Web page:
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Abstract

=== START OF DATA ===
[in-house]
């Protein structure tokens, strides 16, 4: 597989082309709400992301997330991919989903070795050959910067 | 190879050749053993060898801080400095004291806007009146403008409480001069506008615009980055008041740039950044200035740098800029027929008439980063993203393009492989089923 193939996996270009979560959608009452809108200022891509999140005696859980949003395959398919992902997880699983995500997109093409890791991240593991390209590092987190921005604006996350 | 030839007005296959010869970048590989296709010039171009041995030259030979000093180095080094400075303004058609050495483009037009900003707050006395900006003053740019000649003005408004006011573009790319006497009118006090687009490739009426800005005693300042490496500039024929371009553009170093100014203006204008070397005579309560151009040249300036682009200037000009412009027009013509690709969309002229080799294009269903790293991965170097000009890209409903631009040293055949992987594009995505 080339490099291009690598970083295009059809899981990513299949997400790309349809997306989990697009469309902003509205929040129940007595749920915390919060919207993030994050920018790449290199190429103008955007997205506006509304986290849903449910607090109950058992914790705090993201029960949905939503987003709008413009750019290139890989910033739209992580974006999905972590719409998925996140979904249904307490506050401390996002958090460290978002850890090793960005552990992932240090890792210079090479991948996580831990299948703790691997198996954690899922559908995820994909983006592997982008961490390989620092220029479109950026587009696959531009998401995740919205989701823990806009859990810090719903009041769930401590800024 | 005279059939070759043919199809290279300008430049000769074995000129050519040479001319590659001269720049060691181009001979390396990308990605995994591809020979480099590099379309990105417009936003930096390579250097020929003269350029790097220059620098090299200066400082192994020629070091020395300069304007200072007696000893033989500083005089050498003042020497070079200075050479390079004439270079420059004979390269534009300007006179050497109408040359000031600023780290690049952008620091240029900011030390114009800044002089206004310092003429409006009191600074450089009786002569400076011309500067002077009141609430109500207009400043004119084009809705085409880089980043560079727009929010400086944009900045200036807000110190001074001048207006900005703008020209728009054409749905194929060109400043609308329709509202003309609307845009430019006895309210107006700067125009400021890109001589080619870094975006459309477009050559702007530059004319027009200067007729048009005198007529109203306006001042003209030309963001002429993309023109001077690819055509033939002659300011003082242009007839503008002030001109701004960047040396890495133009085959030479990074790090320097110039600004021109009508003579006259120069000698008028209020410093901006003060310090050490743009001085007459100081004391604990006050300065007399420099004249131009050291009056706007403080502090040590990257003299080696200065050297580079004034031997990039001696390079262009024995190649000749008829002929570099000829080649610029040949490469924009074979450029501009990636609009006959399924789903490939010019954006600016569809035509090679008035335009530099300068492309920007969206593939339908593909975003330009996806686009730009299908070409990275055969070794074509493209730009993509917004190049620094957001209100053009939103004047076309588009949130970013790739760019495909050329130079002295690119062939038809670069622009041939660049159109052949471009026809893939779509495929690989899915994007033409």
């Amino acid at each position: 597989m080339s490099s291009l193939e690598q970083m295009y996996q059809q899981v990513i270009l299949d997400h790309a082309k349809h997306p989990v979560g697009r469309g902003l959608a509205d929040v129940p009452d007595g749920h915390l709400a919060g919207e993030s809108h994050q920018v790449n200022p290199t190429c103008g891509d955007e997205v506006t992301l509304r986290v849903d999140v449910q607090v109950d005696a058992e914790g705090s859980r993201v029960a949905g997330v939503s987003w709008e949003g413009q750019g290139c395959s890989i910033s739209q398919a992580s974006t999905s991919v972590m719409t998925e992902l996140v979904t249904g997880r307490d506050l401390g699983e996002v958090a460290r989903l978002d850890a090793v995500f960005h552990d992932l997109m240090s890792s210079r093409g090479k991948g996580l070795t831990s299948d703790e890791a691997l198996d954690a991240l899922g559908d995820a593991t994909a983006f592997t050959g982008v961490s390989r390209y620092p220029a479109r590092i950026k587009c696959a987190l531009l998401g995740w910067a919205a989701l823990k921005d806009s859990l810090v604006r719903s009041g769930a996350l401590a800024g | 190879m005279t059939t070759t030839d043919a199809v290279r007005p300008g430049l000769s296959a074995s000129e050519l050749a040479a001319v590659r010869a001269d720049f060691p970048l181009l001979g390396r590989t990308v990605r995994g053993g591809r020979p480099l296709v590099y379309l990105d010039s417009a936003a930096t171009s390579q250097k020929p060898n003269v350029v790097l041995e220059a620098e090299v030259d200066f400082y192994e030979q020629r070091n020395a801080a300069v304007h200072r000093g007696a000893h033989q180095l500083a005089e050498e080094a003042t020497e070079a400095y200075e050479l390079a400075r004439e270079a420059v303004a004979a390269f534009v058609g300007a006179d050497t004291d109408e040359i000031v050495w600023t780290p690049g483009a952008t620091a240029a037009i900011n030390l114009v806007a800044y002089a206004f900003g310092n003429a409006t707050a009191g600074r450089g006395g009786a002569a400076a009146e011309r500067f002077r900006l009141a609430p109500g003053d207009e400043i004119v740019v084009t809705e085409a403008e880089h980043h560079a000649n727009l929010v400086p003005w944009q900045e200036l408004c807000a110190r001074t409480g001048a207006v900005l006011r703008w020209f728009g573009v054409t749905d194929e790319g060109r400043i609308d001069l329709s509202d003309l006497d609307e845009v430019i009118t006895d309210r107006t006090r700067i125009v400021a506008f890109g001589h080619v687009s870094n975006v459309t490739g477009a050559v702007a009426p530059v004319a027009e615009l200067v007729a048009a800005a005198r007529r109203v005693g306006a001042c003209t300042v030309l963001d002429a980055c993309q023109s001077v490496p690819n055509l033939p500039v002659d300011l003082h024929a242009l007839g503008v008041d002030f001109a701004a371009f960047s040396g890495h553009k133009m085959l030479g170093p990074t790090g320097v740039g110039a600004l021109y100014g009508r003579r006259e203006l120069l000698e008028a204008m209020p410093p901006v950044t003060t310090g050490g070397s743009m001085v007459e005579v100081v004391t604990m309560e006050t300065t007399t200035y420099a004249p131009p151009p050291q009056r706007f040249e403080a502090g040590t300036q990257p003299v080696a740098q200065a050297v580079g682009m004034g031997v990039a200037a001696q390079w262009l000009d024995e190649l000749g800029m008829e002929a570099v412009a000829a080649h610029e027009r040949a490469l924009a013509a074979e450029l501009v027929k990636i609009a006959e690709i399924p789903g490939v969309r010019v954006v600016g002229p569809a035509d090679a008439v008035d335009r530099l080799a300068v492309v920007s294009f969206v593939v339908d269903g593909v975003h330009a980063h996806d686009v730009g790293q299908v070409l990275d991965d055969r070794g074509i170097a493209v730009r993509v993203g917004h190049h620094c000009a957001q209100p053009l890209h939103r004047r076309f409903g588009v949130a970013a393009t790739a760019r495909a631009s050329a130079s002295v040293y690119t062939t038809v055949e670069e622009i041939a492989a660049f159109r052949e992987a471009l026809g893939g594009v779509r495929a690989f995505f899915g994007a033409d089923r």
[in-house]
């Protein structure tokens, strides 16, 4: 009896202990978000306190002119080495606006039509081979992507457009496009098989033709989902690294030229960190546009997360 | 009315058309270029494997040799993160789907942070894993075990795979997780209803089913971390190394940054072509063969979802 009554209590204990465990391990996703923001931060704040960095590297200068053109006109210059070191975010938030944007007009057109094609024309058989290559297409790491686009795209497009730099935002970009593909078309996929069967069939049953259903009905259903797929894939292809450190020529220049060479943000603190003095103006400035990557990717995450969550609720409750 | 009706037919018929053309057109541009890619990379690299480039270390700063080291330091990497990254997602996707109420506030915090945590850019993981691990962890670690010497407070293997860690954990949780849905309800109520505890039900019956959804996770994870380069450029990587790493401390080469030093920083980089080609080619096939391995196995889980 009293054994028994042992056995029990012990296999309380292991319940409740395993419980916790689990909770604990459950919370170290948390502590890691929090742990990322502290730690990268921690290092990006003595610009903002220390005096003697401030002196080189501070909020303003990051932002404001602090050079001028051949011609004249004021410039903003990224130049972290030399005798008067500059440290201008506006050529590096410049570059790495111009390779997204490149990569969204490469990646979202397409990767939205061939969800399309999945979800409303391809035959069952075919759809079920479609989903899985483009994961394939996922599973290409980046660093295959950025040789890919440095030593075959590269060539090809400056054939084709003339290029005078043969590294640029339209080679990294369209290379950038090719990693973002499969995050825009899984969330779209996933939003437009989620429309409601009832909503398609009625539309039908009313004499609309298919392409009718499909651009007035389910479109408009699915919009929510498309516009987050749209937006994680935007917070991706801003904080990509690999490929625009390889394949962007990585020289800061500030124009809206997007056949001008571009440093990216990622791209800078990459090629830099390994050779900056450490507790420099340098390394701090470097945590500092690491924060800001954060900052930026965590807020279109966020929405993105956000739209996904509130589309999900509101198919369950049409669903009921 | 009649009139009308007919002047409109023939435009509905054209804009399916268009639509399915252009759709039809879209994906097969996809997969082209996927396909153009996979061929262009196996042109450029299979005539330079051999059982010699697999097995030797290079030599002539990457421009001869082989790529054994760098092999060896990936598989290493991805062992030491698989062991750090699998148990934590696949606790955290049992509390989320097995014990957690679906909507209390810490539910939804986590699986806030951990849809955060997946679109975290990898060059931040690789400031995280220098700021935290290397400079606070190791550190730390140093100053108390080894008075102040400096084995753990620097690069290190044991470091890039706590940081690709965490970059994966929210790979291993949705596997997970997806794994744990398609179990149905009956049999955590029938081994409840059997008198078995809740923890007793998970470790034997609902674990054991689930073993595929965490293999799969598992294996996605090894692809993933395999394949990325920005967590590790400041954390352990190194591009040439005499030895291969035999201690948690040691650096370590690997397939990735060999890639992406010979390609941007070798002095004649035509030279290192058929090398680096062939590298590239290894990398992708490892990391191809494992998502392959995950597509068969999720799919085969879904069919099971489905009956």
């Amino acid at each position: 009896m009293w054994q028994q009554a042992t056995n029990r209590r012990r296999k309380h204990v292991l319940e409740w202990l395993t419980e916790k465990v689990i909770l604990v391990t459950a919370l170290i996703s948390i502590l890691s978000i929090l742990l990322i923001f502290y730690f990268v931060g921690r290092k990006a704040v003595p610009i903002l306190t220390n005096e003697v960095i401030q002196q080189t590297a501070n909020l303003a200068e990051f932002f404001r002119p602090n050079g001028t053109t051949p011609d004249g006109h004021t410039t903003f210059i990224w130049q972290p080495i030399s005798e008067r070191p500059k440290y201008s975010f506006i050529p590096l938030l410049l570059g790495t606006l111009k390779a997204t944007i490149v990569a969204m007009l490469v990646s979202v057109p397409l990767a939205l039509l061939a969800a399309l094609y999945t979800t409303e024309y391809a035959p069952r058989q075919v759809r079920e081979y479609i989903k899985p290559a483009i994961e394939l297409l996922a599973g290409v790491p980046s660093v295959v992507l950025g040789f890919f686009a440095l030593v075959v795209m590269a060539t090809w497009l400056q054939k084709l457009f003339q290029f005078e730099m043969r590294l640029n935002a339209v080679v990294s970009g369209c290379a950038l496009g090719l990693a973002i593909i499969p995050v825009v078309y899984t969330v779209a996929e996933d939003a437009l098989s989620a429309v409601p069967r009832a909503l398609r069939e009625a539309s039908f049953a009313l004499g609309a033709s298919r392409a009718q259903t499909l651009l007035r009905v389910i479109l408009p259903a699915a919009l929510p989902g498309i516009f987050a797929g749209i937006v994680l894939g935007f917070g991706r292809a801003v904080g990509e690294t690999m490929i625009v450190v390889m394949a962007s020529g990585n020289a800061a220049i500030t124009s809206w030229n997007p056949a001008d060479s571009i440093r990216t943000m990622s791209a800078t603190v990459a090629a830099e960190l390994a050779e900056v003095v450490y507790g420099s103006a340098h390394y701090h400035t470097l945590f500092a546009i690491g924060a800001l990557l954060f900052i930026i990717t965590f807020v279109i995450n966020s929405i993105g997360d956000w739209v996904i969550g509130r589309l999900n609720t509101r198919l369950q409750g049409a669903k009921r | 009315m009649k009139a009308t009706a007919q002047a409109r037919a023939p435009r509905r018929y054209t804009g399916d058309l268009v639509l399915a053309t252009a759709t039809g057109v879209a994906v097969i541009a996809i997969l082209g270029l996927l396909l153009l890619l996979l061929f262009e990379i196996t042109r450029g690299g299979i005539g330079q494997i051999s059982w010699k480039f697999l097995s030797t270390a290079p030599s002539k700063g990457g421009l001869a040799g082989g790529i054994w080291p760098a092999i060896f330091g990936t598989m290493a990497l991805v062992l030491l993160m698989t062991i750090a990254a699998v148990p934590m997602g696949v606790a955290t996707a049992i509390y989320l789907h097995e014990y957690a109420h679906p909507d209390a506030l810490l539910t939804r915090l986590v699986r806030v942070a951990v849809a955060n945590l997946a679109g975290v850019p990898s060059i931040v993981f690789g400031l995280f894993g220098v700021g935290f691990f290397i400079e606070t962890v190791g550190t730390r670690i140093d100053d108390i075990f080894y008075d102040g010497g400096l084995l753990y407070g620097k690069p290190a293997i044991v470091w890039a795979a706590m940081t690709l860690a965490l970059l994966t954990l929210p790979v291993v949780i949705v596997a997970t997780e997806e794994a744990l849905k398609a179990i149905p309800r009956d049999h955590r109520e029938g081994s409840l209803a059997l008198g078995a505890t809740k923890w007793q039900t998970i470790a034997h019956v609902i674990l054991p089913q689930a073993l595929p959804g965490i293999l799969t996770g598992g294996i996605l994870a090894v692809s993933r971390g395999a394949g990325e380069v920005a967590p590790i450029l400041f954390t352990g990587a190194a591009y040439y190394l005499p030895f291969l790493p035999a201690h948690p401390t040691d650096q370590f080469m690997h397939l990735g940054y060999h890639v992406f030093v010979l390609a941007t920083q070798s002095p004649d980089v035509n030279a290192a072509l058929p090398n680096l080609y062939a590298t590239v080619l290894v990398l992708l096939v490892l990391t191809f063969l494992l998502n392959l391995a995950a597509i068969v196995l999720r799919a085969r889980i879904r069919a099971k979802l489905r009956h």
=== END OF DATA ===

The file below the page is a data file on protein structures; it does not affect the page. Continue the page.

A high magnitude of overpressure is a characteristic of the deep, sub-Chalk reservoirs of the Central North Sea. The Upper Cretaceous chalk there comprises both reservoir and non-reservoir intervals, the former volumetrically minor but most commonly identified near the top of the Tor Formation. The majority of non-reservoir chalk has been extensively cemented with average fractional gross porosity of 0.08, and permeability in the nano- to microDarcy range (10−18–10−21 m2), and sealing properties comparable to shale. Hence deeply buried chalk is comparable to shale in preventing dewatering and allowing overpressure to develop. Direct pressure measurements in the Chalk are restricted to the reservoir intervals, plus in rare fractured chalk, but reveal that Chalk pressures lie on a pressure gradient which links to the Lower Cenozoic reservoir above the Chalk and the Jurassic/Triassic reservoir pressures below. Hence a pore pressure profile of constantly increasing overpressure with increasing depth is indicated. Mud weight profiles through the Chalk, by contrast, show many borehole pressures lower than those indicated by these direct measurements, implying wells are routinely drilled underbalanced. The Chalk is therefore considered the main pressure transition zone to high pressures in sub-Chalk reservoirs. In addition to its role as a regional seal for overpressure, the Base Chalk can be shown to be highly significant to trap integrity. Analysis of dry holes and hydrocarbon discoveries relative to their aquifer seal capacity (the difference between water pressure and minimum stress) shows that the best empirical relationship exists at Base Chalk, rather than Base Seal/Top Reservoir, where the relationship is traditionally examined. Using a database of 65 wells from the HP/HT area of the Central North Sea, and extending the known aquifer gradients from the Fulmar reservoirs via Base Cretaceous to Base Chalk, leads to a risking threshold at 5.2 MPa (750 psi) aquifer seal capacity. Discoveries constitute 88% of the wells above the threshold and 36% below, with 100% dry holes where the aquifer seal capacity is zero (i.e. predicted breached trap). This relationship at Base Chalk can be used to identify leak points which control vertical hydrocarbon migration as well as assessing the risk associated with drilling high-pressure prospects in the Central North Sea.

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